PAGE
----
Nvidia GeForce RTX 4090: A top performer for professional video editing, the RTX 4090 handles 8K footage, intricate effects, and AI-powered tasks with exceptional speed. Its 24GB VRAM ensures smooth playback and responsiveness. Though expensive, it's a worthy investment for demanding workflows and future-proofing your setup.

  • Nvidia RTX A6000:

Source: NVIDIA

Designed for professional use, the RTX A6000 excels at video editing and other demanding tasks. Its large 48GB VRAM allows it to manage complex projects and large datasets easily.

  • Nvidia RTX A5000

Source: NVIDIA

A strong GPU for professional video editing, the RTX A5000 offers excellent performance for demanding workloads. Its 24GB VRAM ensures smooth handling of large projects, and hardware acceleration improves rendering times.

  • Nvidia GeForce RTX 3090:

Source: NVIDIA

A powerful choice for 4K and 8K video editing, the RTX 3090 delivers impressive performance and features 24GB of VRAM for handling large projects. Its hardware-accelerated encoding and decoding contribute to faster rendering times.

  • AMD Radeon RX 7900 XTX

Source: AMD

This is a high-performance GPU that is excellent for video editing, particularly in compute-intensive tasks. Its 24GB VRAM ensures the smooth handling of large projects. It offers a competitive alternative to the RTX 4090 in terms of both performance and price.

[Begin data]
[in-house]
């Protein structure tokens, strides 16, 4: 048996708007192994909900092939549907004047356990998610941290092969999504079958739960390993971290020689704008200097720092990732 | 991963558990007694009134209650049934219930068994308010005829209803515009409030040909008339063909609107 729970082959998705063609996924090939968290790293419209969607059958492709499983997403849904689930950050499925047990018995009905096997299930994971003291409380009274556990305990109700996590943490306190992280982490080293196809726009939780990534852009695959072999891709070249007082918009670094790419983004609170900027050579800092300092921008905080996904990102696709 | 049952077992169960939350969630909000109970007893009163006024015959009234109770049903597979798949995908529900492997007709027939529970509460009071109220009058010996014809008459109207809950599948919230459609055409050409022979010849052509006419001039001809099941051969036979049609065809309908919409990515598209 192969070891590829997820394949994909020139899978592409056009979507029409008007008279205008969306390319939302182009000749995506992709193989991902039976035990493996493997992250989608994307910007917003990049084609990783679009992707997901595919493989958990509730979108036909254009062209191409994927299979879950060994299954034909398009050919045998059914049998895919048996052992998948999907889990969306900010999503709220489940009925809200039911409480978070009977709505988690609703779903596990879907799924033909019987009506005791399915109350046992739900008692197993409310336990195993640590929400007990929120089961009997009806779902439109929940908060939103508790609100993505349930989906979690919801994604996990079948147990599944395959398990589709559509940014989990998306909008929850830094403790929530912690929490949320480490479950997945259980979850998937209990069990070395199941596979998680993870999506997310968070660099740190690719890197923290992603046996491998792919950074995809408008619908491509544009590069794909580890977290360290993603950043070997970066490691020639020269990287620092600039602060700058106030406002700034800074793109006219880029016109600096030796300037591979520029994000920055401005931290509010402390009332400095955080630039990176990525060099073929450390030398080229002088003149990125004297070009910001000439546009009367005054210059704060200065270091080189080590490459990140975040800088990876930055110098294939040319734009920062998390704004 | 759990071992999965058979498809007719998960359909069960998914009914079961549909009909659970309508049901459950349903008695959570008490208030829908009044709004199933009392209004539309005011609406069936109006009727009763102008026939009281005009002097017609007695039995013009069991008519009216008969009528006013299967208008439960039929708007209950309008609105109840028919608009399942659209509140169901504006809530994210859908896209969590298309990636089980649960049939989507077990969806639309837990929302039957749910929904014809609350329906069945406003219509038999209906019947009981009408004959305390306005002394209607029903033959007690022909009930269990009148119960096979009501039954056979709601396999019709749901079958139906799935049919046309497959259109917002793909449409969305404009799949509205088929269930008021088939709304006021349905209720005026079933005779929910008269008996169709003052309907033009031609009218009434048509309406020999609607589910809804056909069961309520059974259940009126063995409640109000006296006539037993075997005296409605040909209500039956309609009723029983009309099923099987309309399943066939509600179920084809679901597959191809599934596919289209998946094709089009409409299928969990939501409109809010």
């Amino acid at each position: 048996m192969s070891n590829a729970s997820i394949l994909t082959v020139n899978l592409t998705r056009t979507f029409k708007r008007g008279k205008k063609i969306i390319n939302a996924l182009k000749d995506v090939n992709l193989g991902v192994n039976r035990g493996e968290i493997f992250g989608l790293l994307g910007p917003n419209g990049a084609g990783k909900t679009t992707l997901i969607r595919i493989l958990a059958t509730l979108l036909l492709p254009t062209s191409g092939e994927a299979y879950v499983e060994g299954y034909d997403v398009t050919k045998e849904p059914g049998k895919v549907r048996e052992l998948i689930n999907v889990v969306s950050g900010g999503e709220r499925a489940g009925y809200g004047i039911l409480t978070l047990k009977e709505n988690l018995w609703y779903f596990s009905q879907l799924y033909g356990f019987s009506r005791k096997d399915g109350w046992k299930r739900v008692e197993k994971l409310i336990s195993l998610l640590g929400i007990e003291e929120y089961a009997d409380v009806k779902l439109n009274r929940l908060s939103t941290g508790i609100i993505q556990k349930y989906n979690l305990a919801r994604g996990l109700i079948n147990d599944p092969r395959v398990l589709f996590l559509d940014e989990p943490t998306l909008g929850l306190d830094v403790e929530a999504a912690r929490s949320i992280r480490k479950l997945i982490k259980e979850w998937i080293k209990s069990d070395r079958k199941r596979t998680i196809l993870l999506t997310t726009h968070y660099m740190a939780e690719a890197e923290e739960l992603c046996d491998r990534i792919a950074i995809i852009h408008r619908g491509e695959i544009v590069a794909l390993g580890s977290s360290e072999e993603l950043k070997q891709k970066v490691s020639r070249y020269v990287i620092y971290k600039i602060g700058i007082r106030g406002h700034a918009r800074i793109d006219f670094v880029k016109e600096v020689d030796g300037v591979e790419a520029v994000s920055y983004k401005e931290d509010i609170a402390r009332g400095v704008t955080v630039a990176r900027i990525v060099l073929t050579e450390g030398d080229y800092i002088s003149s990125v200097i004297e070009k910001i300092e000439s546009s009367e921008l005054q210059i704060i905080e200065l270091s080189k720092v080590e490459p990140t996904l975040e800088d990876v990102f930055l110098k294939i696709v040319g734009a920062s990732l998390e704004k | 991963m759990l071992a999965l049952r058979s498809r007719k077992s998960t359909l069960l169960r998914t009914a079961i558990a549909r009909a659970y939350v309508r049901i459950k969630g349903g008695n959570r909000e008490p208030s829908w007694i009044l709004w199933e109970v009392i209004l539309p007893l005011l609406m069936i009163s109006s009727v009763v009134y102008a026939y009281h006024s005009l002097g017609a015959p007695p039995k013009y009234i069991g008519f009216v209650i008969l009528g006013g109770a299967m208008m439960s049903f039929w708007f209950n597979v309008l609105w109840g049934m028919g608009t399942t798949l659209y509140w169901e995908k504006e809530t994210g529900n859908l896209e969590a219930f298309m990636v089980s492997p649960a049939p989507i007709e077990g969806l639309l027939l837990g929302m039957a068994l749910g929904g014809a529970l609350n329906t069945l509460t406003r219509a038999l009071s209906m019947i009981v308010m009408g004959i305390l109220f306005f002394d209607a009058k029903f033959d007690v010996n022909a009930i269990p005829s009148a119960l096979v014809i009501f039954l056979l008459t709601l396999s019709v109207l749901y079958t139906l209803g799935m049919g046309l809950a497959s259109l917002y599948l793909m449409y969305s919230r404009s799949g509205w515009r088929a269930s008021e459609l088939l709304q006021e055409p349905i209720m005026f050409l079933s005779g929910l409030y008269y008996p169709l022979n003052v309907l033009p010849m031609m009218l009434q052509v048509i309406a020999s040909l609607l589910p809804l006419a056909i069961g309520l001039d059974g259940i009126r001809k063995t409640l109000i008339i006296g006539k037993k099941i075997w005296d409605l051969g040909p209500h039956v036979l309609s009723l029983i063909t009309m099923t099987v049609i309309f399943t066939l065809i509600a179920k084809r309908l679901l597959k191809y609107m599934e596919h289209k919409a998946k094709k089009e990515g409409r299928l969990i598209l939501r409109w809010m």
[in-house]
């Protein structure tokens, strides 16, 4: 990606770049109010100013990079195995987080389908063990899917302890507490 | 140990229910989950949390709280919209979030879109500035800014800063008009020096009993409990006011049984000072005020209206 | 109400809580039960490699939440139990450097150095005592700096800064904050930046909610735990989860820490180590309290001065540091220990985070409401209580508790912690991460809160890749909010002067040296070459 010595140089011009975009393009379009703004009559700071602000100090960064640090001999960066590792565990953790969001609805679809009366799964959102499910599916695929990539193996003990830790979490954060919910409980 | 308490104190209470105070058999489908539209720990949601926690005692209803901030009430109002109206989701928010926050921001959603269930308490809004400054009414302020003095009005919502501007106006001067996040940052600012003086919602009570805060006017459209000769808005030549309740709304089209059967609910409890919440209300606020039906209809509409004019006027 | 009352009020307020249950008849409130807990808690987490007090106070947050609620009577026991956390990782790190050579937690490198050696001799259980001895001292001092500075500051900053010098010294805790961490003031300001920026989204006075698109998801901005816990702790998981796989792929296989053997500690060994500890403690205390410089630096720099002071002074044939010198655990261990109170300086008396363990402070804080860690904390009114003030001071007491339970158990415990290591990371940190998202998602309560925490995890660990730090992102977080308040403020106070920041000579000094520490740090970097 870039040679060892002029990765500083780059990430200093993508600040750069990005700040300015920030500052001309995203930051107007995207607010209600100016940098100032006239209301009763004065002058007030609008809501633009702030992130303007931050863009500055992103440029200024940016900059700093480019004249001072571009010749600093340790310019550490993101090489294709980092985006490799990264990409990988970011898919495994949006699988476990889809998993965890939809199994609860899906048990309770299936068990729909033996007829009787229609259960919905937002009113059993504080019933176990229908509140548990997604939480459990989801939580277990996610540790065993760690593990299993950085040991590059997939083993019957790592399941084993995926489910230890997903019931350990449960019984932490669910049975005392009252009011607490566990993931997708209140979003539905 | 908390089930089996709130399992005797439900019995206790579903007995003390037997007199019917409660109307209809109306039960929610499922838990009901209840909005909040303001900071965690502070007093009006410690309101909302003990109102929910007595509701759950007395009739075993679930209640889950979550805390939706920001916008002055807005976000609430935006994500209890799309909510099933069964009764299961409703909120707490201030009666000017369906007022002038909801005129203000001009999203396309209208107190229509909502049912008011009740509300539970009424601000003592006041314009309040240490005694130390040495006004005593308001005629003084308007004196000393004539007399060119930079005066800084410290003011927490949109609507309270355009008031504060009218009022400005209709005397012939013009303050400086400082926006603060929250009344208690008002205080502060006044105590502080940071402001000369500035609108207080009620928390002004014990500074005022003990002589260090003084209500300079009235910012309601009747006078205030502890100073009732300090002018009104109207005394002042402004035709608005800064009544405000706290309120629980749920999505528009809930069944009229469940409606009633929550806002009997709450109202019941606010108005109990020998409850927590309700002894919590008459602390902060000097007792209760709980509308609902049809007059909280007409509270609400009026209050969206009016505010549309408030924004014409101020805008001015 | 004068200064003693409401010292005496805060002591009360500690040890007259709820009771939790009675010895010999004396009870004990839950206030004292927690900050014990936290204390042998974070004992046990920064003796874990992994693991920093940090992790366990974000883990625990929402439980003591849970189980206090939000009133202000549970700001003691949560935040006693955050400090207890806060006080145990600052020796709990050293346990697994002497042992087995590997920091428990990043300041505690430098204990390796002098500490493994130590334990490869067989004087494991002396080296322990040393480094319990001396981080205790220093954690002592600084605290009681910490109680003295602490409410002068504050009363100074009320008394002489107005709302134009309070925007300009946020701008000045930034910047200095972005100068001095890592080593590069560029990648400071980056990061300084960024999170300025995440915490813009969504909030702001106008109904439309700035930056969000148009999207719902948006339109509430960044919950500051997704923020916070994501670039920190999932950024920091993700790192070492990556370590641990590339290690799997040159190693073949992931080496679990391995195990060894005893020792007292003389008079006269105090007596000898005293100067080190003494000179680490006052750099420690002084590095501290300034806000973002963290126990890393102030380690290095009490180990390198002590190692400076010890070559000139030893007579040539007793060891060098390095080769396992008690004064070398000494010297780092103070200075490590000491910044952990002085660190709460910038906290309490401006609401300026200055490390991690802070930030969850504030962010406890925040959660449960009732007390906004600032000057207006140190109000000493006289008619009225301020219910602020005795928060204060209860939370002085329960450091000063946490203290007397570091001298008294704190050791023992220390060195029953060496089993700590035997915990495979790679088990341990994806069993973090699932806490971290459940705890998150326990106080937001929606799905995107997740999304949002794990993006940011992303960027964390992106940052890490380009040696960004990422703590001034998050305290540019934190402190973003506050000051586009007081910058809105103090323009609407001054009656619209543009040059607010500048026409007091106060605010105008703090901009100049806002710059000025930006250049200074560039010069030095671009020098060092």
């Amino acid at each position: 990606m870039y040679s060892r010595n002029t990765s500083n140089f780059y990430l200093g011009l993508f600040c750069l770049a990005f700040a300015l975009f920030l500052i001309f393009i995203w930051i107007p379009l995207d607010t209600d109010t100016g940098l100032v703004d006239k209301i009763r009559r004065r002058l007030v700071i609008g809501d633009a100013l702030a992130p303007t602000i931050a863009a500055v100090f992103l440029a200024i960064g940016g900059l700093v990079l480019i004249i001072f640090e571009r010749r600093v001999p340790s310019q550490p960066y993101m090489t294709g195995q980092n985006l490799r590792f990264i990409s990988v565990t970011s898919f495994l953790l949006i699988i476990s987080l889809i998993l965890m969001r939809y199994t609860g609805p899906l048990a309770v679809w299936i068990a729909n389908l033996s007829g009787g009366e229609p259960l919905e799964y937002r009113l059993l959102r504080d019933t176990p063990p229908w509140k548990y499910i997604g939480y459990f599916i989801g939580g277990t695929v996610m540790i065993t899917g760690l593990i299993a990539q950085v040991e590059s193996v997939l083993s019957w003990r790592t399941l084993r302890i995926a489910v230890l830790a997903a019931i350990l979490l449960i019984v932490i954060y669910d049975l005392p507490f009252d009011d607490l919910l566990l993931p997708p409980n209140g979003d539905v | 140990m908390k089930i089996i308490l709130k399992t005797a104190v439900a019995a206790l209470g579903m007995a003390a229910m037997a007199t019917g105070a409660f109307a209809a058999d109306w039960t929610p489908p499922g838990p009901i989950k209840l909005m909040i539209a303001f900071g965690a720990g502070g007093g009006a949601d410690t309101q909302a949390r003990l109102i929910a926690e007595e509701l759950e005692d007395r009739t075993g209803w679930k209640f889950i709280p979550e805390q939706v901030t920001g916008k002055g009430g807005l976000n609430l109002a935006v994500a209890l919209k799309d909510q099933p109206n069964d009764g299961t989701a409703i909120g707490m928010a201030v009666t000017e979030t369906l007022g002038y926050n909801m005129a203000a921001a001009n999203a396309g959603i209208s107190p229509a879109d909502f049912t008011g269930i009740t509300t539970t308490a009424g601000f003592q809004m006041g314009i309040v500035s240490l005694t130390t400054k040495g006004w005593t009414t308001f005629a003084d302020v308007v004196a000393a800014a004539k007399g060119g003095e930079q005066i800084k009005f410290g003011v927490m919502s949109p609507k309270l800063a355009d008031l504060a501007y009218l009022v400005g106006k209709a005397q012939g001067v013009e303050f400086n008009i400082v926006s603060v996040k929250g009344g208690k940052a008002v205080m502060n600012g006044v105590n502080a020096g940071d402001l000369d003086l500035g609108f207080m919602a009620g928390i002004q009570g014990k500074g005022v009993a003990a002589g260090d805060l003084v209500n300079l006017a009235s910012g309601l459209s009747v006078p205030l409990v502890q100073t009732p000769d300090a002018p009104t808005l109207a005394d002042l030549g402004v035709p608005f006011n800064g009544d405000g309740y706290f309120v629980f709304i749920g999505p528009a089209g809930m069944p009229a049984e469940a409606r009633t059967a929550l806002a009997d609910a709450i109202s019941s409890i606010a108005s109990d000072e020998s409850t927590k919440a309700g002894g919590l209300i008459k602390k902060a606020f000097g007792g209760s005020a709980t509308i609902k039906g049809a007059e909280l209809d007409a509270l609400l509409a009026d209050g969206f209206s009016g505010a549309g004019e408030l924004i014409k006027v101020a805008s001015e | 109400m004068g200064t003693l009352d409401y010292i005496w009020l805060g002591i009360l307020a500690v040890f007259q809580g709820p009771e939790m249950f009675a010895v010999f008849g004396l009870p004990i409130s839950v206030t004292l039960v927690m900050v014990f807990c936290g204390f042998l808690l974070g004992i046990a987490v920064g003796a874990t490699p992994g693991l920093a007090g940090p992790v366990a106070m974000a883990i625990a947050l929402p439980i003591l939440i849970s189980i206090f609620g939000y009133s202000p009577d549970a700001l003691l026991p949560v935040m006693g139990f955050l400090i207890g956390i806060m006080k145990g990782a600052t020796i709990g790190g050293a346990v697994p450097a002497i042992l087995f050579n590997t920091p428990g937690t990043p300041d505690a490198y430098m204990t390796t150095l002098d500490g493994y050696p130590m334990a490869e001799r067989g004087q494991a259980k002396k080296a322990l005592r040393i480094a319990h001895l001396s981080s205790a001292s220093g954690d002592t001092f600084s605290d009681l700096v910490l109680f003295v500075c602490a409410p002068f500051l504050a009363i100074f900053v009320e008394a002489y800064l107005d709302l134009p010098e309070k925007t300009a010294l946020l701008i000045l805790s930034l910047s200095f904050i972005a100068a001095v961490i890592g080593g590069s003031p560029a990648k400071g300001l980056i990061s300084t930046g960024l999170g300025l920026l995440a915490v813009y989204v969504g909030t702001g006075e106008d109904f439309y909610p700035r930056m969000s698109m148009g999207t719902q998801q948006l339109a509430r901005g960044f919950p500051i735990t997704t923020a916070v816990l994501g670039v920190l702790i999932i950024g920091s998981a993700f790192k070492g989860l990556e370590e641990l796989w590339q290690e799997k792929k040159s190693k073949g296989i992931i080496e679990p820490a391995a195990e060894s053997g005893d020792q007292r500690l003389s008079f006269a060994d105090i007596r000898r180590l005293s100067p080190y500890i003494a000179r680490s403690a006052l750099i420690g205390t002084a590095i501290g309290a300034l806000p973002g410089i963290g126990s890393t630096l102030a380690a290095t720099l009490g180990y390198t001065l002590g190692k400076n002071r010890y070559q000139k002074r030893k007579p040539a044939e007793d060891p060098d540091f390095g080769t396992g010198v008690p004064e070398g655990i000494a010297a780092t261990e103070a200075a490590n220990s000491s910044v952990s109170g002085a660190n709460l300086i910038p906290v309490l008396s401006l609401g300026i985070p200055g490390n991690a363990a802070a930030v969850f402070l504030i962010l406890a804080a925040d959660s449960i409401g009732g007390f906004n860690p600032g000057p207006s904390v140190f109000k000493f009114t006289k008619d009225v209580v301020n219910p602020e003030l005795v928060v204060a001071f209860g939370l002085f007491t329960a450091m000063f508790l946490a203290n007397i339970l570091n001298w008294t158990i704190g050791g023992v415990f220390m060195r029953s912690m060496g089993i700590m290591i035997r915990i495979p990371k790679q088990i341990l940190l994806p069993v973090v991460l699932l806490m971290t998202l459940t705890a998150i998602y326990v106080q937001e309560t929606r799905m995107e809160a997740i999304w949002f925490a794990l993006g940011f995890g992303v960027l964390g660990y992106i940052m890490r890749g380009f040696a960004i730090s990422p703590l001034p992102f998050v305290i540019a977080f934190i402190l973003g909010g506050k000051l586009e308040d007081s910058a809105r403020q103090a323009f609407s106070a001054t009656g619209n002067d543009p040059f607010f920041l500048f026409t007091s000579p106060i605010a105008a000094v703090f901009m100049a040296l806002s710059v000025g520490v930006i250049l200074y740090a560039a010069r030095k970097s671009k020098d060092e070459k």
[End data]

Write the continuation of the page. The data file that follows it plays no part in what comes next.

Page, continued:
• Nvidia GeForce RTX 3080:

Source: Amazon

An excellent choice for 4K video editing, the RTX 3080 offers a good balance between performance and price. Its 10GB VRAM is sufficient for most 4K projects, and hardware acceleration for encoding and decoding improves efficiency.

Software Compatibility: While most GPUs on this list work with various editing programs, professional workstation cards (A6000 & A5000) might have specific driver optimizations for certain editing applications. It's recommended to check software compatibility before purchasing.

  • AMD Radeon RX 6900 XT:

Source: AMD

A capable card for 4K video editing, the RX 6900 XT provides strong performance for its price. Its 16GB VRAM may require careful management for larger projects.